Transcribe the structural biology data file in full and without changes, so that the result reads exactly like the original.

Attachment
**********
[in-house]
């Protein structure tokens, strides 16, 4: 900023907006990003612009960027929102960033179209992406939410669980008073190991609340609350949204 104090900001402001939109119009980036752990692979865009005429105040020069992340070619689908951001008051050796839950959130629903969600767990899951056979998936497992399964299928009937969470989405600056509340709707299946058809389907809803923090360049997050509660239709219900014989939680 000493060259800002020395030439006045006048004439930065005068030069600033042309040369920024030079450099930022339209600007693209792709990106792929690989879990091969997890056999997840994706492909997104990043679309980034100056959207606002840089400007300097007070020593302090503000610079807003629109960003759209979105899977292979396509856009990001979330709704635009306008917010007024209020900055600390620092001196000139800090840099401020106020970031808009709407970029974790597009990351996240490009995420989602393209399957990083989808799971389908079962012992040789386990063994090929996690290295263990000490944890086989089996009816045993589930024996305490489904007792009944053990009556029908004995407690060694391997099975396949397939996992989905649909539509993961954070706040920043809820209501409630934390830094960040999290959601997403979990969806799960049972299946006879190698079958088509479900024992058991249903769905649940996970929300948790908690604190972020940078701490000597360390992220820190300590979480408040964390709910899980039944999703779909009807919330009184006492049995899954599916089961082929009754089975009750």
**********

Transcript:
[in-house]
């Protein structure tokens, strides 16, 4: 900023907006990003612009960027929102960033179209992406939410669980008073190991609340609350949204 104090900001402001939109119009980036752990692979865009005429105040020069992340070619689908951001008051050796839950959130629903969600767990899951056979998936497992399964299928009937969470989405600056509340709707299946058809389907809803923090360049997050509660239709219900014989939680 000493060259800002020395030439006045006048004439930065005068030069600033042309040369920024030079450099930022339209600007693209792709990106792929690989879990091969997890056999997840994706492909997104990043679309980034100056959207606002840089400007300097007070020593302090503000610079807003629109960003759209979105899977292979396509856009990001979330709704635009306008917010007024209020900055600390620092001196000139800090840099401020106020970031808009709407970029974790597009990351996240490009995420989602393209399957990083989808799971389908079962012992040789386990063994090929996690290295263990000490944890086989089996009816045993589930024996305490489904007792009944053990009556029908004995407690060694391997099975396949397939996992989905649909539509993961954070706040920043809820209501409630934390830094960040999290959601997403979990969806799960049972299946006879190698079958088509479900024992058991249903769905649940996970929300948790908690604190972020940078701490000597360390992220820190300590979480408040964390709910899980039944999703779909009807919330009184006492049995899954599916089961082929009754089975009750």